The current venture has enabled me to see a little bit beyond the next few months. With going back to studying next September (hopefully!), I needed something that I would both enjoy doing until then, but also be able to continue to pursue whilst at university. Boom tinggggg.
Peace, love and happiness,



“Finish each day and be done with it. You have done what you could. Some blunders and absurdities no doubt crept in; forget them as soon as you can. Tomorrow is a new day. You shall begin it serenely and with too high a spirit to be encumbered with your old nonsense” – Ralph Waldo Emerson.

A Jolly Good Time

Looks like it’s been quite a while since I last blogged! Which I suppose could be seen as a good thing?! So how’s life? Well, you know what? Life’s pretty freaking good actually. So much has changed in the last few months, let alone in the last year but I’m as happy and chirpy as ever.

When I think back to this time last year, I was coming back from Turkey where I raced the race that was intended to secure my selection for the Commonwealth Games. I was coming back upset, disappointed, frustrated and angry at myself and my result (my first triathlon DNF due to a puncture), not knowing what to do or where to go next.

The months that followed were a whirlwind, which involved my first half ironman, my first half ironman win, my first international win and first trip to the Caribbean, graduation, retirement from elite triathlon, selection for the Commonwealth Games, and relocation to London. Phew. It was a crazy summer, but a summer I won’t forget.

And if I thought THAT was a crazy few months… the next few months were something else (see previous blog here https://elinorthorogood.wordpress.com/2014/11/21/hakuna-matata/)! I can safely say that I am now so far from that low and dark place that I might as well be in another world. When I moved home from London, I moved back in with my parents into my childhood home. Back into my little box room, with my cosy little bed and no room to swing a cat. I’d have taken that room any day if it meant I was happy again so I really had nothing to complain about! I loved being home (the cheap rent was great too ;)) but I knew that it wouldn’t be a permanent move.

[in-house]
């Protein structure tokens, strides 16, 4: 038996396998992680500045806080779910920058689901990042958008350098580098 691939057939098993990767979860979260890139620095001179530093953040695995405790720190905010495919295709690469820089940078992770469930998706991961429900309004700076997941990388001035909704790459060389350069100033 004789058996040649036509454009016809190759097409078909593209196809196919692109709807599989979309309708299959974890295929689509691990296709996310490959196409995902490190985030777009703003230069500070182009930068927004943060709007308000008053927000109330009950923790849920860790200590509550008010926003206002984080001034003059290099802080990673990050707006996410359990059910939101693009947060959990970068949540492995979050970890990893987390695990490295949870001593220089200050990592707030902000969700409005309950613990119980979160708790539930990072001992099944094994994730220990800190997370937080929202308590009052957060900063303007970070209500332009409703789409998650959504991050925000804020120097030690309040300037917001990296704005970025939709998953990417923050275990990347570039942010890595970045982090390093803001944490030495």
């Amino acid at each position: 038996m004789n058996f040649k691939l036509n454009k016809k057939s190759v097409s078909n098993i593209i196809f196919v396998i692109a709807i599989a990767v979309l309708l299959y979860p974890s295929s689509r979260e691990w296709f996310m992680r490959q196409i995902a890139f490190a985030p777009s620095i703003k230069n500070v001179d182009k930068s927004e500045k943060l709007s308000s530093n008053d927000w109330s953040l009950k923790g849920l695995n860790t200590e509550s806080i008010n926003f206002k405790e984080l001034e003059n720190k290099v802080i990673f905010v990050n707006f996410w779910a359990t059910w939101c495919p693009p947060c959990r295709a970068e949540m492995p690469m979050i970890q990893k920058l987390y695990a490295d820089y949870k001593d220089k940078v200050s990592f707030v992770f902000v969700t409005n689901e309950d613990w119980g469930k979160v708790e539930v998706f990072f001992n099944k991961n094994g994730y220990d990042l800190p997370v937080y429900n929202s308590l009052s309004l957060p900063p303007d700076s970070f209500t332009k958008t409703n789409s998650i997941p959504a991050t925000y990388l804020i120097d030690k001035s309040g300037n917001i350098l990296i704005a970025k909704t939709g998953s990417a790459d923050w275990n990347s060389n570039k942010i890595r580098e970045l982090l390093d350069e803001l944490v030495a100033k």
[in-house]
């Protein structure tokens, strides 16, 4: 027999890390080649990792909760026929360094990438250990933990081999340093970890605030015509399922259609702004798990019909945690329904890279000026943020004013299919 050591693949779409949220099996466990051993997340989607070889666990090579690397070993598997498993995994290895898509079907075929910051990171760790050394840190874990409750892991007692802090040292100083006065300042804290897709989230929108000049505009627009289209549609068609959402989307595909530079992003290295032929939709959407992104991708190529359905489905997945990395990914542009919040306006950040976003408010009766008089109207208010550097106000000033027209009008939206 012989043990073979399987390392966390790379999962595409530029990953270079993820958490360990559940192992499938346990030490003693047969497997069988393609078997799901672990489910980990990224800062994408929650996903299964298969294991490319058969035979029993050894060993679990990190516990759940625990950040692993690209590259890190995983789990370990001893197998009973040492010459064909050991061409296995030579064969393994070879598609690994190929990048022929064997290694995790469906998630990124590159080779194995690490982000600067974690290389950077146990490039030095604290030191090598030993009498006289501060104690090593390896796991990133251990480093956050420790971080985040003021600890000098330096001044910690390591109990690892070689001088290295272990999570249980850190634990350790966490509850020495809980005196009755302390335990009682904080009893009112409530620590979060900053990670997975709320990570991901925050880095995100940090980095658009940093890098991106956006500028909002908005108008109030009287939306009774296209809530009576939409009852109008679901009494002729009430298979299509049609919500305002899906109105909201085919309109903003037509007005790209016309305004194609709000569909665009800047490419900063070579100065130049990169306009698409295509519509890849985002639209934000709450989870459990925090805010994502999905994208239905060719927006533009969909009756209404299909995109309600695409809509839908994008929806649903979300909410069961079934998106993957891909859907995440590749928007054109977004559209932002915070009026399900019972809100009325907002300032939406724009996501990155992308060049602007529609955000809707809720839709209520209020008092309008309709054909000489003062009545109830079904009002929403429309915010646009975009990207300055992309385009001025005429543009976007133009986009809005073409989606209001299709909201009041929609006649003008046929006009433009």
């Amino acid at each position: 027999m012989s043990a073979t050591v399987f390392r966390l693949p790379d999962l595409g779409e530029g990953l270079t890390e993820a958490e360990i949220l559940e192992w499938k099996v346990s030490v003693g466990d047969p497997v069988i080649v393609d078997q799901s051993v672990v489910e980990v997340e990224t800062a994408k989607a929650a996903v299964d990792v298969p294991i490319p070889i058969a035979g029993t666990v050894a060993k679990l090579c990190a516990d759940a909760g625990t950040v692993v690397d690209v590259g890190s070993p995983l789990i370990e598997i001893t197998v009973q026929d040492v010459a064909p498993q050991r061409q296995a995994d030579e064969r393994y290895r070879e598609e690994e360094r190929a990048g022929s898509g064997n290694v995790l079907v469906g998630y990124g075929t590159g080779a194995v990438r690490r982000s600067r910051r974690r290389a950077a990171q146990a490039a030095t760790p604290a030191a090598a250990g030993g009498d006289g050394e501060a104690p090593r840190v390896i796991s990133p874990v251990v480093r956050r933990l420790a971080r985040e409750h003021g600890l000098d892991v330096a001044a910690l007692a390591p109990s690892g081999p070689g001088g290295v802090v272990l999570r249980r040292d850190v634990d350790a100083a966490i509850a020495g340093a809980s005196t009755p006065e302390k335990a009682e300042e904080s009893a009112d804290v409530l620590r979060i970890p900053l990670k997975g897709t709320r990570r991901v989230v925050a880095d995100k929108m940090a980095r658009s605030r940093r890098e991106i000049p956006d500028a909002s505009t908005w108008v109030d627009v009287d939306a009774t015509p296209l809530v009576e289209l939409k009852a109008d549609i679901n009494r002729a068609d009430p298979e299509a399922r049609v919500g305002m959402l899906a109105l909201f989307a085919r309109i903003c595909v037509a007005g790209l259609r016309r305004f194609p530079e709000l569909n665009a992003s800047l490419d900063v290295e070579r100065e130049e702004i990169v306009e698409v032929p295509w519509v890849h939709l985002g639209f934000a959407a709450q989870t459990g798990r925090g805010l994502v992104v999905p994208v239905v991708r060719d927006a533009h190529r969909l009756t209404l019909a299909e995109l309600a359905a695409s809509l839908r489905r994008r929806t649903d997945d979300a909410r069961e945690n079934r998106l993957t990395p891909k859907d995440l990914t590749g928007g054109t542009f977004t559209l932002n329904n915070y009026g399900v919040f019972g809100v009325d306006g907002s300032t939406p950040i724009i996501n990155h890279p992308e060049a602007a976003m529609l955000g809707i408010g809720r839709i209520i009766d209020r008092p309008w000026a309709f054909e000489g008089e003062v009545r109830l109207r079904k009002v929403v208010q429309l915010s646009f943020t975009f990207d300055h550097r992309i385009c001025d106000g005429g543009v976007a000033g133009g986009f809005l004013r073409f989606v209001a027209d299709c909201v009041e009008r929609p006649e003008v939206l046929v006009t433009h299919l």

At the end of February, Glyn and I moved into our gorgeous flat closer to town. It’s actually the music room of the old local Welsh secondary school and is my absolute favourite place in the world. We had some fun decking the place out, buying furniture, colourful kitchen equipment (sorry Glyn) and planning where everything would go. When we were finally all moved in, we sat down in THE comfiest armchairs EVER and knew that we would be so very happy in our lovely flat. We’re also now only a 15 minute walk to work – BONUS!